paz_02_img0160One of the inevitable consequences of climate change is disappearing of fresh water resources. As temperatures become higher and weather becomes drier, the increasing number of people, especially in the developing world, is already forced to deal with water scarcity, and the issue is only going to get worse.

What is interesting about it, however, is that although many of us are aware of what is happening, we still waste huge amount of water through various practices, and we selfishly follow the approach “it is not in my backyard so I do not have to deal with it.” Let’s have a look at some of the most common ways people waste water, and the different measures we could take in order to preserve as much of the precious resource as possible.

Problem 1. The first, and probably most detrimental source of waste water is agriculture. Statistics show that irrigation practices take up around 70% of the world’s fresh water supply. Of course the process is extremely important because it ensures food availability, however wrong irrigation practices lead to extreme runoff and huge water waste. In most cases, the excess runoff water goes directly to streams and rivers, which causes fertilizers to pollute the water bodies, and initiate algal blooms and extreme eutrophication, endangering marine habitats.

Solution.  Introducing irrigation systems, which guarantee that water is efficiently injected right in the roots of the plants, will ensure minimal run off. Such systems are already used in some agricultural areas in Israel, although it is slightly far-fetched to expect that all countries would be able to afford them. But there are some cheaper intermediate solutions that can be implemented, including covering of crops to reduce evaporation and using sprinklers for less runoff.

Problem 2.  You have probably used or at least heard the phrase “my neighbor’s lawn is always greener” at least once in your life. Leaving the figurative meaning aside, a green lawn is maintained when lots and lots of water is used. It is established that these desired green gardens are the most water-demanding features of cities and towns, and yet people will do anything to keep them as green as possible, regardless of the cost.

Solution. The only way to minimize the damage is for city officials to introduce tighter regulations. This could of course be done by providing incentives to residents, who replace their non-native and very thirsty grass with plants that are more suitable for arid climates and do not require extensive and constant irrigation.

Problem 3. Back to agriculture, this time focusing on poor crop selection. Although it seems quite obvious to plant crops that are more likely to survive in particular climates, it is surprising how many farmers in arid regions prefer to look after plants that require a lot more water than typical for the area crops, putting enormous pressure on water resources.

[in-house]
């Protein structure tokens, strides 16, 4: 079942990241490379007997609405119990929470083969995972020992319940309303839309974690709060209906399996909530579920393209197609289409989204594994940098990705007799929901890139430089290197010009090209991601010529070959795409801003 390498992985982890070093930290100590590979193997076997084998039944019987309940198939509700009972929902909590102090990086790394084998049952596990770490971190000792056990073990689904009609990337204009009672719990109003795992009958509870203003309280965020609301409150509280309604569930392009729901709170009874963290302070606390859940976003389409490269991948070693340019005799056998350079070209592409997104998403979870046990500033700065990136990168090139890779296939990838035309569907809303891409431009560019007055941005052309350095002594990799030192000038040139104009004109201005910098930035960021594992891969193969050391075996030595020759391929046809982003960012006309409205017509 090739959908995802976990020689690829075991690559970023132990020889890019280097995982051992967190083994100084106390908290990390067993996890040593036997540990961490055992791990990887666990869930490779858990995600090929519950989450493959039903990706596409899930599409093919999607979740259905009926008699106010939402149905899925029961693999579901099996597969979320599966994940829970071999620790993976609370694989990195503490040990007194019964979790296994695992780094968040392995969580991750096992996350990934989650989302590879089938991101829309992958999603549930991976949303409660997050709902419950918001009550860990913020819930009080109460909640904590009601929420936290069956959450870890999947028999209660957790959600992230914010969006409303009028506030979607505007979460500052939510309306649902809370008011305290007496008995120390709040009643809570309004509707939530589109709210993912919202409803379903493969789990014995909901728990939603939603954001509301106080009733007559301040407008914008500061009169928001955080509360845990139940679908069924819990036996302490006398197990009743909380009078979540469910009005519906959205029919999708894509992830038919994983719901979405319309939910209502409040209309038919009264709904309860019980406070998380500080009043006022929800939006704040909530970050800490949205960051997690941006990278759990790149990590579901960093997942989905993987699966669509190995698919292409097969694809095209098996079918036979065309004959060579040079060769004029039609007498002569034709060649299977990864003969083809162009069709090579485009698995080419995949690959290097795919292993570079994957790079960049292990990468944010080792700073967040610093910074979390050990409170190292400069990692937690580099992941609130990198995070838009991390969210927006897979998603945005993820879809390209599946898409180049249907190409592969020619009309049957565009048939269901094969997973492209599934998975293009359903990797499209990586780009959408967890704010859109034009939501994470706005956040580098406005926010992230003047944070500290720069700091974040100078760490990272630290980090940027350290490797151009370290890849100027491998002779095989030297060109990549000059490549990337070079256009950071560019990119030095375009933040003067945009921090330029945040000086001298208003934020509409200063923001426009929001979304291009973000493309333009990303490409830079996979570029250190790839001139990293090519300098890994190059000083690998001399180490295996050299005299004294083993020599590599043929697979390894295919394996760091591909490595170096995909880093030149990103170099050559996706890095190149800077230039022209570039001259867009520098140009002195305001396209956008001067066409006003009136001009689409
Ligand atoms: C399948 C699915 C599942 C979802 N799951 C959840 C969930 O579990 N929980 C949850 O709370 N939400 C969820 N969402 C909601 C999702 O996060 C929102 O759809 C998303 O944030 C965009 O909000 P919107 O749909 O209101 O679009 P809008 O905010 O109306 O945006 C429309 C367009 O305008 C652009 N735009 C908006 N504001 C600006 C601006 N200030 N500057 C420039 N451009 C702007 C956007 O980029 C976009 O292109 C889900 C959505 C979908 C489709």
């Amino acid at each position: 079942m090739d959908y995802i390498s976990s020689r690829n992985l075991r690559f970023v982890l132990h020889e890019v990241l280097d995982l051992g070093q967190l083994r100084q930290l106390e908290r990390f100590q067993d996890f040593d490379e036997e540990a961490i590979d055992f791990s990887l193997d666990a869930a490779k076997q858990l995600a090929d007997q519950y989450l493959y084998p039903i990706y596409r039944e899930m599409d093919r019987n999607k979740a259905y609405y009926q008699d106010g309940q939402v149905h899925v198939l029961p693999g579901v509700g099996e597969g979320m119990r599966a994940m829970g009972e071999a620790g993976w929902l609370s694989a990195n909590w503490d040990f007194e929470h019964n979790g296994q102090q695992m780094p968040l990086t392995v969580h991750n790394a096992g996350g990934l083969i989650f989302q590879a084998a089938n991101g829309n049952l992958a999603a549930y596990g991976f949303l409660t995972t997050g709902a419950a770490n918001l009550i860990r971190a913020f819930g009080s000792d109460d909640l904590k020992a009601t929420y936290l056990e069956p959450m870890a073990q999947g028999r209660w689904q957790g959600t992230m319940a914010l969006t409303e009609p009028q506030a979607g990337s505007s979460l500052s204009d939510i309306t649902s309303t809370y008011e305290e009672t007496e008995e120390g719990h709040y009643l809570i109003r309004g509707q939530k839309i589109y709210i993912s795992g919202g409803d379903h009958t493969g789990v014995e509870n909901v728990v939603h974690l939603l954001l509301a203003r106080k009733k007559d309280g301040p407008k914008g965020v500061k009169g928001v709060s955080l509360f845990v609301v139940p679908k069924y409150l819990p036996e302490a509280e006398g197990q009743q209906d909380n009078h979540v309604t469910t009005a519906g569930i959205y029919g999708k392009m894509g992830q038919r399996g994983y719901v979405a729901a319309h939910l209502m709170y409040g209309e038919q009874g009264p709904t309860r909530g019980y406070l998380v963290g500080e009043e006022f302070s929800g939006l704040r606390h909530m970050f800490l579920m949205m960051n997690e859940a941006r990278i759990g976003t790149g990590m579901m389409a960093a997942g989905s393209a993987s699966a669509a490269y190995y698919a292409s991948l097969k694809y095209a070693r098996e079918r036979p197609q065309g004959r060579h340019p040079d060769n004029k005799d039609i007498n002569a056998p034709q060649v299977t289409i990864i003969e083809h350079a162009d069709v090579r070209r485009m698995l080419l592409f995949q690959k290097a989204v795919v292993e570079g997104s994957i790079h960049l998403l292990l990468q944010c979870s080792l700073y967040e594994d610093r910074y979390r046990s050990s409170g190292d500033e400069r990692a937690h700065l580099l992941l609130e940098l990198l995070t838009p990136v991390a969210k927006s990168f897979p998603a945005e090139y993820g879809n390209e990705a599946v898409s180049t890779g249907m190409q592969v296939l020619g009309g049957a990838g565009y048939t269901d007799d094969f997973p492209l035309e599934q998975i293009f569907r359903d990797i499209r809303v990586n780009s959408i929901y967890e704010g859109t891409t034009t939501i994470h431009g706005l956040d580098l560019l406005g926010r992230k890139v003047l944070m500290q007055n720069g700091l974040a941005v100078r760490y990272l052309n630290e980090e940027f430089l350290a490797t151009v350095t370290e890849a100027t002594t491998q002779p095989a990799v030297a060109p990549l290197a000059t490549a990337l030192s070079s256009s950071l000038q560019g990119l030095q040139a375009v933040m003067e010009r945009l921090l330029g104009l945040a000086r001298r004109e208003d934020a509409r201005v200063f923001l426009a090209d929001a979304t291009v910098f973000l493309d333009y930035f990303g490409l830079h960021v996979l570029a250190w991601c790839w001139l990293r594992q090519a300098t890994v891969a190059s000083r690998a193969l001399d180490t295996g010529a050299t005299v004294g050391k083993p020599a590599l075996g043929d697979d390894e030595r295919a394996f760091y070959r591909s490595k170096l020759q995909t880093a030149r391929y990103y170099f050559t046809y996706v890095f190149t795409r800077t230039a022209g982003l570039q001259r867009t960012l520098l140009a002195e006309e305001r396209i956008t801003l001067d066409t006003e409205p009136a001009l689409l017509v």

Solution. Governments will have to have the final say again, and ensure that the economy of the country is tuned with the climate conditions. If the country is located in a dry region, then there is not much else that can be done except encourage farmers to grow less thirsty crops.

Problem 4. Follow up on the crop selection, often simply choosing a more drought-resistant crop is not a solution in some regions, where there should be a complete change in the irrigation system. Unfortunately, many are failing to acknowledge this.

Solution.  The different stages of the crop harvest require different amount of water, lets say when leaves or fruits are formed. Farmers should be made aware of this and try to optimize the process in order to be able to produce more with much less water.

Problem 5. And now, let’s move away from agriculture and plants, and go a bit closer to home. Brushing our teeth or flushing the toilet, generates so much waste water, it is way too hard to believe that this cannot be reused.

Solution. Everyone is aware of the best solution, and yet no one does anything about it. Huge percentage of waste water is treated through sewage systems, in the U.S. the current figures indicate that around 70% of the waste water is treated. But if this is the case, why is it not used for irrigation, freeing more clean freshwater for drinking? Only 4% of the treated waste water is put back into use. The solution is there, now we only need to implement it- use up these treated water resources.

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